Hard architecture and urban grit will be missed

The first laneway house in Toronto. The first sculptural gateway to a Toronto ravine. The work of Jeff Stinson and Adrian DiCastri, two architects who defined architecture in very different ways, stands as a testament to their imagination, their urban grit and their tenacity. Both men recently died of cancer, surrounded by their respective families, on the very same day. Yet their architecture – their belief in the making of a triumphant city – lives on.

Read more @ globeandmail.com: Hard architecture and urban grit will be missed.

Buildings & Grounds: New Stanford Environmental-Science Building Uses Its Own Standards, Not LEED’s – Chronicle.com

The first building in a new Stanford University science and engineering quadrangle will open Tuesday, complete with a long list of features intended to minimize energy use and maximize interaction among scholars. The 166,000-square-foot structure, which will house environmental-science researchers, was designed to the university’s own Stanford Performance Criteria for High Performance Buildings. It is being referred to as “LEED platinum-equivalent.”

Buildings & Grounds: New Stanford Environmental-Science Building Uses Its Own Standards, Not LEED’s – Chronicle.com.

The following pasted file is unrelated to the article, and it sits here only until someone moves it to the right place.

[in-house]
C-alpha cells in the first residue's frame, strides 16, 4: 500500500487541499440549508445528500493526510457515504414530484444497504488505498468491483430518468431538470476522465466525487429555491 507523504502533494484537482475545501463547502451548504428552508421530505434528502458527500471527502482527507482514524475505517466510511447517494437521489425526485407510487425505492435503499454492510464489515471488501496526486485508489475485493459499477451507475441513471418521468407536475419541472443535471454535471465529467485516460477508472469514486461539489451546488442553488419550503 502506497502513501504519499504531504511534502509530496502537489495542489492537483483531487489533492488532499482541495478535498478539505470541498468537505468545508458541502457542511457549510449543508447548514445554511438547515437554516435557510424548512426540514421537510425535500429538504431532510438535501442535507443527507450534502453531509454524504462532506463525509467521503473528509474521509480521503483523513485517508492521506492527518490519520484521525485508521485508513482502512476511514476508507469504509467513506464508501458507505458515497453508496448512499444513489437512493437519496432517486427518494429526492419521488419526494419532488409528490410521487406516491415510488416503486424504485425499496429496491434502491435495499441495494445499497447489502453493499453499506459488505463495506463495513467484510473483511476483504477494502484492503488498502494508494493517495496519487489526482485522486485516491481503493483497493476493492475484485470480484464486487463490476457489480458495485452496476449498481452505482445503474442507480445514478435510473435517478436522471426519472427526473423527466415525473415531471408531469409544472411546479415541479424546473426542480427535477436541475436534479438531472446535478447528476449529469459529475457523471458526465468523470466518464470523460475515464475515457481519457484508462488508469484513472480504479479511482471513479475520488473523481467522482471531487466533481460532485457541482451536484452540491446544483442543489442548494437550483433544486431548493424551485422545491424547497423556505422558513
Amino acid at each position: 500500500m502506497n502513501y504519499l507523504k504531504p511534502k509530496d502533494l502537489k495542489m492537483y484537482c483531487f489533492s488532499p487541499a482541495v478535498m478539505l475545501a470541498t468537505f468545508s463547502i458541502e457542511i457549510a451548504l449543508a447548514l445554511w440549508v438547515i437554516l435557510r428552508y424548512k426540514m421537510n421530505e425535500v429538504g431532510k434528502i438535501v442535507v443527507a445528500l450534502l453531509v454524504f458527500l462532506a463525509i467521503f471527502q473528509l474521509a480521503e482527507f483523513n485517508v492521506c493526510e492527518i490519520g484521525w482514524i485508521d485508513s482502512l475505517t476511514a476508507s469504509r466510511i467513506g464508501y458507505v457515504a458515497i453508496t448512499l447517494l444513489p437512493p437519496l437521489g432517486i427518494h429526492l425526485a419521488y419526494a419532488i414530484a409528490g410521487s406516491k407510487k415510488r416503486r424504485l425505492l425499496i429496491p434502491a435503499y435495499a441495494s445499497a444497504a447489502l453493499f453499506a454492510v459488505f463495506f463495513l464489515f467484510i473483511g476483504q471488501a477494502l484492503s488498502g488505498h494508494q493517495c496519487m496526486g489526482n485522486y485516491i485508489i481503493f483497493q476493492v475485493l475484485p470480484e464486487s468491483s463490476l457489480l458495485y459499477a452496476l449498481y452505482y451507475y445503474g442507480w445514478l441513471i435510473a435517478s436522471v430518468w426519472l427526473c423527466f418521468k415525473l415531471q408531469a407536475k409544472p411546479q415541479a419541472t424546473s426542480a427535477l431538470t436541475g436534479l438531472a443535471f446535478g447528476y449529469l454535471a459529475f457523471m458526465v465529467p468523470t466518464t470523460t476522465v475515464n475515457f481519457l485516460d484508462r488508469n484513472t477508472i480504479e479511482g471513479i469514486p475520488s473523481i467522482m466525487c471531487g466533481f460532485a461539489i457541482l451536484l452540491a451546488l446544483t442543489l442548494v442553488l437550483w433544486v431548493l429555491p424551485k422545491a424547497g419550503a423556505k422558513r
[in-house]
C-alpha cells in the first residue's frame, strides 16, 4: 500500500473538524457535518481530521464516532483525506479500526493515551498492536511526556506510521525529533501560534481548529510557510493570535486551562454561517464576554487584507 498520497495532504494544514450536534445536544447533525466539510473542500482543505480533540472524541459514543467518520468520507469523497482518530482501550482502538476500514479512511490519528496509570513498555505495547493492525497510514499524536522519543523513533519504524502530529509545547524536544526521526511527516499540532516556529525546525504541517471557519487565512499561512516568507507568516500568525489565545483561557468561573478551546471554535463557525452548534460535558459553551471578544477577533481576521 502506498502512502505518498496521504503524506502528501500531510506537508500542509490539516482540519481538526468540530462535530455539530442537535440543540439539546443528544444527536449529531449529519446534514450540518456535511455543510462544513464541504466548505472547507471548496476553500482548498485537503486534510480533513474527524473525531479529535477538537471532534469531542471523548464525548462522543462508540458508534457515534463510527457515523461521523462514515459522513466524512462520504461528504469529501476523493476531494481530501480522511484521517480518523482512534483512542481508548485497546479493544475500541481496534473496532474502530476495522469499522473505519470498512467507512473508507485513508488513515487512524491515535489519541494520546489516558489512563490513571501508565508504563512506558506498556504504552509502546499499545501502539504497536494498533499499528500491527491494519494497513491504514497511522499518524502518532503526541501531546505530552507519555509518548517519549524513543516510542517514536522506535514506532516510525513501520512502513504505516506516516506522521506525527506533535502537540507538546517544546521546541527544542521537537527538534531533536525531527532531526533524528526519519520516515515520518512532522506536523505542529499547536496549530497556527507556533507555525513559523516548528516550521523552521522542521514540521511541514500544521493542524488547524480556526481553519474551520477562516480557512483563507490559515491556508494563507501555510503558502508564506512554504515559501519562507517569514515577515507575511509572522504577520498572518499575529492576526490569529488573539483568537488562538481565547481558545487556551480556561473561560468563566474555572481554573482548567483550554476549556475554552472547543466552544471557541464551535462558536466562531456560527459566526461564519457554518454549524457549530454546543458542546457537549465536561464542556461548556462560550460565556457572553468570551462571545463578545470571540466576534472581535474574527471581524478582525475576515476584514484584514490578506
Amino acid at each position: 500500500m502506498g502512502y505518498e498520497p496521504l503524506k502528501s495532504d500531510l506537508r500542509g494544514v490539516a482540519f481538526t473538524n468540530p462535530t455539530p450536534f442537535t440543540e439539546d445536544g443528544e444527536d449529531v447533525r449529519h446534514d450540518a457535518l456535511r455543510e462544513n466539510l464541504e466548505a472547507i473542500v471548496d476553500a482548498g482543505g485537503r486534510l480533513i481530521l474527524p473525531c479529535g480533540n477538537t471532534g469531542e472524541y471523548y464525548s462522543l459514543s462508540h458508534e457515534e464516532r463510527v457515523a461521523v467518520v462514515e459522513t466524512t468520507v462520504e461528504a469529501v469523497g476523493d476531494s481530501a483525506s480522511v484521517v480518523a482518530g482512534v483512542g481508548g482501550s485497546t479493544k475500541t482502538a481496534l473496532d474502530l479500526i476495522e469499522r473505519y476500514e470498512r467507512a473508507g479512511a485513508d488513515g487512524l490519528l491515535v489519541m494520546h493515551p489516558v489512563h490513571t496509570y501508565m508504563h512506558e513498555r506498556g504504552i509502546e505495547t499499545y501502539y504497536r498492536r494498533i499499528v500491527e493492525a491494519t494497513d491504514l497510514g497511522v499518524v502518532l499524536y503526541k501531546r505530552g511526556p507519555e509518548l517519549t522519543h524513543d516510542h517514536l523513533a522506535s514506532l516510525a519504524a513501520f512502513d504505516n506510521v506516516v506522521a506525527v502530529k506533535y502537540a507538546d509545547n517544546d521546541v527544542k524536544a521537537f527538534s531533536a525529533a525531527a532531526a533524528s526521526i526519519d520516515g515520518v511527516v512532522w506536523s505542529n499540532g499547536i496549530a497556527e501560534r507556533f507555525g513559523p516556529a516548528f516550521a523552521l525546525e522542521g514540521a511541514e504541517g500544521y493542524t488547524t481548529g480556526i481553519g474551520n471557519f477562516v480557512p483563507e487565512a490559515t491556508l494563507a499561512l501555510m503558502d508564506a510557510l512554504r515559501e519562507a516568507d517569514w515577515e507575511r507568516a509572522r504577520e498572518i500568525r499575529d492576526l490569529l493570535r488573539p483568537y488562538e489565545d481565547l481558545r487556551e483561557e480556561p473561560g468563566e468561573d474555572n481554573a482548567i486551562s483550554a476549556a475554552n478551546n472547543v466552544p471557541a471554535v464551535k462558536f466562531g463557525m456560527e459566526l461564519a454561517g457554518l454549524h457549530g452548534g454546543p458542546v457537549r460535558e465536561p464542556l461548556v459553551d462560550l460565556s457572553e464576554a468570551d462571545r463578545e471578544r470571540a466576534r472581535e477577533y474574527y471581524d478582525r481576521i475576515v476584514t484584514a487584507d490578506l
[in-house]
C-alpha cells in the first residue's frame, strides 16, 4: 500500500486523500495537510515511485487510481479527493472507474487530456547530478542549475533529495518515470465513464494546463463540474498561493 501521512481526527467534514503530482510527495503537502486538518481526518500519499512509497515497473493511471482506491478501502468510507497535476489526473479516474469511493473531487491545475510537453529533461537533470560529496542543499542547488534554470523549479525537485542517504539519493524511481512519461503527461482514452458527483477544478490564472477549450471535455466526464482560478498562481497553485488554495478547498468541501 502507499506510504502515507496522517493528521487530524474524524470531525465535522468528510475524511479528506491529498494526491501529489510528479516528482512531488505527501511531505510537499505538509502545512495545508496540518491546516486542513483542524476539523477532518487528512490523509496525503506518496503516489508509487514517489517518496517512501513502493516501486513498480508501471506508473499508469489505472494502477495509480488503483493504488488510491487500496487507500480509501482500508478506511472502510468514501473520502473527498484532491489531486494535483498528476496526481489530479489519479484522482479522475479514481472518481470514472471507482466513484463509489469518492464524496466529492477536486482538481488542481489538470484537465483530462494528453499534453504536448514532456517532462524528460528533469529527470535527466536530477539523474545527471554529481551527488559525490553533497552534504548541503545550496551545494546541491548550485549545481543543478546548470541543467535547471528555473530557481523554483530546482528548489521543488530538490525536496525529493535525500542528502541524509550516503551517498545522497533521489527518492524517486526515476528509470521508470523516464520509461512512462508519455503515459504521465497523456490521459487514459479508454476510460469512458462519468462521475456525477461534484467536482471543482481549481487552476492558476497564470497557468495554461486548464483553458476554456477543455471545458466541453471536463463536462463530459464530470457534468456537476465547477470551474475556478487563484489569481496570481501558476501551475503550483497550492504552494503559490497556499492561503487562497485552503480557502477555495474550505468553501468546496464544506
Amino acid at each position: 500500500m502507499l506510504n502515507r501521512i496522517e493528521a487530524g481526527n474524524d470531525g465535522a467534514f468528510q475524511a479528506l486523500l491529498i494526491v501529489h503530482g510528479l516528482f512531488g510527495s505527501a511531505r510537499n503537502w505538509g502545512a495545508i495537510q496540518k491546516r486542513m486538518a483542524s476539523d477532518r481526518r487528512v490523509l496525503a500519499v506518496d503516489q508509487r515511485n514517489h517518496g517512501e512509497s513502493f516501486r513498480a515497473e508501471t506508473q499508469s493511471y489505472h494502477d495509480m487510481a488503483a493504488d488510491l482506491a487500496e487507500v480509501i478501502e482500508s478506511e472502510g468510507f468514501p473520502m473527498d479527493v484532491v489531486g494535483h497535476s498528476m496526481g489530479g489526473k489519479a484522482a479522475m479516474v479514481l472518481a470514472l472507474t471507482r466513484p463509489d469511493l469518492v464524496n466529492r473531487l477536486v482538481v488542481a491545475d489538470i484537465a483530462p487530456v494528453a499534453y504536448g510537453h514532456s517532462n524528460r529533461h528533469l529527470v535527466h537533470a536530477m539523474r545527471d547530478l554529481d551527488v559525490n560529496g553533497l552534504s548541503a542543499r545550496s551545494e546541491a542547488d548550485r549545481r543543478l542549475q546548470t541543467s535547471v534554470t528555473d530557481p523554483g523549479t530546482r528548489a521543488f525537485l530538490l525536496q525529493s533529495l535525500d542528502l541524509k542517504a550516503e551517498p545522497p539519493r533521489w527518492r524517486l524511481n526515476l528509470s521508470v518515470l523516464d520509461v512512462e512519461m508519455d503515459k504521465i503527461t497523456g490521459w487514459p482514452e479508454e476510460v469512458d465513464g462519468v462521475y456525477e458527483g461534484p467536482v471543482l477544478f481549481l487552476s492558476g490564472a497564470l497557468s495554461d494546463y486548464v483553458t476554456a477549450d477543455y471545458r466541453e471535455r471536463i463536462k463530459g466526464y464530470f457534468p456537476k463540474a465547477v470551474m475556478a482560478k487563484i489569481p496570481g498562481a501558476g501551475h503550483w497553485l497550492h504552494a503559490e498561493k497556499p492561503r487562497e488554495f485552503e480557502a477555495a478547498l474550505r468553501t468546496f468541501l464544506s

China to Reconsider One-Child Limit – New York Times

China is studying how to move away from the country’s one-child-per-couple restriction, but any changes would come gradually and would not mean an elimination of family planning policies, a senior official said Thursday.
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Dot Earth: An End to One-Child Families in China?

The official, Zhao Baige, vice minister of the National Population and Family Planning Commission, told reporters at a news conference that government officials recognize that China must alter its current population-control policies.

“We want incrementally to have this change,” Ms. Zhao said, according to Reuters. “I cannot answer at what time or how, but this has become a big issue among decision makers.”

China to Reconsider One-Child Limit – New York Times.

Mongolia to build landscape sensitive highway

A major road project started by the Government of Mongolia is be carried forward in six civil works packages to be funded by the Asian Development Bank and China.

Known as the Western Corridor development project, the road will span the 750km between the Chinese border at Yarant in the south of Mongolia’s western region, as far north as Ulaanbaishint at the Russian Federation border.

At an estimated cost of US$200 million, the road will become part of the Asian Highway Network, a 141,000 km road system traversing 32 Asian countries with links to European roadways.

Read more @ Icon Review – News Archive.

Everything is green at Humber

A New Education And Research Facility For Humber College Performs As A Living Laboratory Of Sustainable Building, Fostering Environmental Stewardship And The Creation Of A Greener City.

canadianarchitect.com – Canadian Architect – 2/28/2008.

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